Defense Department Can Begin Wall Construction

DOD Official: Department Can Begin Wall Construction Without State of Emergency

By Randy DeSoto January 30, 2019

A top Pentagon official testified before Congress on Tuesday President Donald Trump would not have to declare a state of emergency in order to direct the Defense Department to erect barriers at the U.S. border with Mexico.

GOP Rep. Vicky Hartzler of Missouri raised the matter with Under Secretary of Defense for Policy John Rood during his appearance before the House Armed Services Committee.

She pointed to Title 10, Section 284 of the U.S. Code, which authorizes the DOD to provide support for counter-drug operations, if requested by the appropriate federal and state authorities.

Among other provisions, the law allows for the “construction of roads and fences and installation of lighting to block drug smuggling corridors across international boundaries of the United States.”

Rood first acknowledged that the DOD has been providing support for counter-drug missions for decades and that support continues.
“As you correctly point out, Section 284 of Title 10 does provide the secretary of defense the authority, in performance of that counter-drug mission, such as blocking drug smuggling corridors, to erect barrier fencing, provide road construction, things of that nature, to aid in that counter-narcotics mission,” the undersecretary said.

Hartzler followed up: “So you’re saying that Congress has authorized the Department of Defense to build a fence to counter drugs? That is already law?”
“Yes, that’s right, if it meets that criteria in Section 284, yes ma’am,” Rood responded.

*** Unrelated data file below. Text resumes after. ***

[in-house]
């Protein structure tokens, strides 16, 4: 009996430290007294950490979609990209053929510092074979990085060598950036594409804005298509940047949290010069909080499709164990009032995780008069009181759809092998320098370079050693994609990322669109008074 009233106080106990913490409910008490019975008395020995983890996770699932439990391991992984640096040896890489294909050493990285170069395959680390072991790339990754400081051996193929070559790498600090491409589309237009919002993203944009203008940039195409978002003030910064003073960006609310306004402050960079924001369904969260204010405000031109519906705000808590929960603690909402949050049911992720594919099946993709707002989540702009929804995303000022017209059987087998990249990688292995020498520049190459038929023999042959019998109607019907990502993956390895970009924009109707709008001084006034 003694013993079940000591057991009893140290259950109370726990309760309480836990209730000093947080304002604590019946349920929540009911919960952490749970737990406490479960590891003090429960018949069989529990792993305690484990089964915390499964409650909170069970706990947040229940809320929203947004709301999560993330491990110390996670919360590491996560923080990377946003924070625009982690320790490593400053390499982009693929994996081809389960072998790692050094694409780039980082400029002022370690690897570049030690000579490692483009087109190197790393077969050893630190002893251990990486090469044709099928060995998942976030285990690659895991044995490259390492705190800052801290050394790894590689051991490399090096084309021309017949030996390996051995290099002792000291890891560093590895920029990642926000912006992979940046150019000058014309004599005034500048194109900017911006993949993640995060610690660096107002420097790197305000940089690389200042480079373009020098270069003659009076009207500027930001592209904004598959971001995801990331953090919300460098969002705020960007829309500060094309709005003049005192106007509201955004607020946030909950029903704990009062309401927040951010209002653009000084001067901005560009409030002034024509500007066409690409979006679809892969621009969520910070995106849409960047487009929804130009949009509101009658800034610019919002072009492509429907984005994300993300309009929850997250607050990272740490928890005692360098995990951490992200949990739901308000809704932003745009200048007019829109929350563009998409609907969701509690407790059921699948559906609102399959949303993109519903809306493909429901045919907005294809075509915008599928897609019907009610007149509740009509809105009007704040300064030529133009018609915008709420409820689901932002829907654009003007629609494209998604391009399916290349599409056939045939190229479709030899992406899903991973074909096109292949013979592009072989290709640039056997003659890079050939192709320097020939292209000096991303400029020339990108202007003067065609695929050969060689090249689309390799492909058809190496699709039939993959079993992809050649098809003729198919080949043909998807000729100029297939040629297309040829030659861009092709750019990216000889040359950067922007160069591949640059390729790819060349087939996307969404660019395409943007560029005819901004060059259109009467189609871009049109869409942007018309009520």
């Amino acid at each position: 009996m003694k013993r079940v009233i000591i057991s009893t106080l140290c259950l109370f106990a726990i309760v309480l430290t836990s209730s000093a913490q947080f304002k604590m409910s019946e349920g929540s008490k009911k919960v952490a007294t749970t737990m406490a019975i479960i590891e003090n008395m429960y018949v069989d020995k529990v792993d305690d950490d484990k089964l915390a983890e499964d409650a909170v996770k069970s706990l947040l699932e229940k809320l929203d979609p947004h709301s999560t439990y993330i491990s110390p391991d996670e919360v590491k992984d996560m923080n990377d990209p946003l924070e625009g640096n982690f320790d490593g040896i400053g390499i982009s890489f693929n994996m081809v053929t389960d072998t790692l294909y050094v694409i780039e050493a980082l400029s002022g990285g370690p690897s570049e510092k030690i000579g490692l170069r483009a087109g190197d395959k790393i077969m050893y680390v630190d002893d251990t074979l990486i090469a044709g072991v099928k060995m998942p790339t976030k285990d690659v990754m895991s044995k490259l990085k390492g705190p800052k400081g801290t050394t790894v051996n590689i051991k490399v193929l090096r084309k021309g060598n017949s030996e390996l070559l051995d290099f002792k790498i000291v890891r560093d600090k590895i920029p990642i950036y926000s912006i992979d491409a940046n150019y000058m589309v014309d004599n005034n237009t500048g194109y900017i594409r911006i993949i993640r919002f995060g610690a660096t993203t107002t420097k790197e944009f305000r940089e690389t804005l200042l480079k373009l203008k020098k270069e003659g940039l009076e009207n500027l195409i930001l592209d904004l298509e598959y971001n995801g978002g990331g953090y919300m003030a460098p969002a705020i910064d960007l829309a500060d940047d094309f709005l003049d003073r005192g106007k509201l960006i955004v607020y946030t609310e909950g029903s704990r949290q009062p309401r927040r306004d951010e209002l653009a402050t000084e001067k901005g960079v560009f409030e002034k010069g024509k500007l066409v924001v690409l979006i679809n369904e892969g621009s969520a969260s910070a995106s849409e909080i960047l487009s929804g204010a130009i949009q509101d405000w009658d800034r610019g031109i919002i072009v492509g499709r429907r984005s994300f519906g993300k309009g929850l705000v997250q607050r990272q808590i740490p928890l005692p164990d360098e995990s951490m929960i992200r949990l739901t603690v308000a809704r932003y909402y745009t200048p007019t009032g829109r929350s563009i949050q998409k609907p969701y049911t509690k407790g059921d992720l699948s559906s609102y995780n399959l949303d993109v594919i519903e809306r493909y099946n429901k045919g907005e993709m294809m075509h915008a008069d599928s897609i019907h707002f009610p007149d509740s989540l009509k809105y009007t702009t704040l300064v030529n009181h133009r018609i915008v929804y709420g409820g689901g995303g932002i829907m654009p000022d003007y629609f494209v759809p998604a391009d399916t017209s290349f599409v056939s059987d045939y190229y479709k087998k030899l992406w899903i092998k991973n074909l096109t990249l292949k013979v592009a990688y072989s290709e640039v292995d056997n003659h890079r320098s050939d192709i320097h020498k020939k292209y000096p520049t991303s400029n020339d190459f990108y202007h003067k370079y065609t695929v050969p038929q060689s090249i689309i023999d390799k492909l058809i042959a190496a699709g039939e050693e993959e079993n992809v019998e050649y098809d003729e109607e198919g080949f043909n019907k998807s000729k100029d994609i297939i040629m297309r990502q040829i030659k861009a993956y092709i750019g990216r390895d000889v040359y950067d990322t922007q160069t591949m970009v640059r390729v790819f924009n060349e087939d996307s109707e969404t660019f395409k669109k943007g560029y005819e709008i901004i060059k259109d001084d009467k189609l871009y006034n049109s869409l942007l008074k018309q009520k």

Republican Rep. Mo Brooks of Alabama picked up where Hartzler left off, observing, “It seems to me that 10 U.S. Code 284 can be used by the president of the United States to direct the U.S. military to build a wall.”

Rood replied, “You are correct, however, that that use of authority would authorize the secretary of defense to erect barriers, roads, fencing, those type of materials, to disrupt drug smuggling.”
“Does 10 U.S.C. 284, as you understand it, require the declaration of a national emergency before it is implemented?” Brooks asked.

“No,” Rood said.

“Has President Trump, to your knowledge, ever used 10 U.S.C. 284 to direct the military to build the wall that is necessary for border security?” Brooks asked.

“No, not to my knowledge, congressman,” the defense official answered.

“If President Trump were to direct the Pentagon, the United States military, pursuant to 10 U.S.C. 284 to build such barriers as are necessary to secure our Southern border from drug trafficking and international crime cartels, would the United States military obey that order?” Brooks asked.

“If we judge it to be a lawful order, yes, sir,” Rood replied. “And I assume it would be.”

On Friday from the White House, Trump placed the drug trafficking problem front-and-center in announcing his decision to reopen the government for three weeks while a bipartisan group of lawmakers works on a border security compromise.

“Vast quantities of lethal drugs — including meth, fentanyl, heroin, and cocaine — are smuggled across our southern border and into U.S. schools and communities. Drugs kill much more than 70,000 Americans a year and cost our society in excess of $700 billion,” he said.

“As commander in chief, my highest priority is the defense of our great country.” the president contended. “We cannot surrender operational control over the nation’s borders to foreign cartels, traffickers, and smugglers.”

“So let me be very clear,” Trump concluded. “We really have no choice but to build a powerful wall or steel barrier. If we don’t get a fair deal from Congress, the government will either shut down on February 15th, again, or I will use the powers afforded to me under the laws and the Constitution of the United States to address this emergency.

“We will have great security.”


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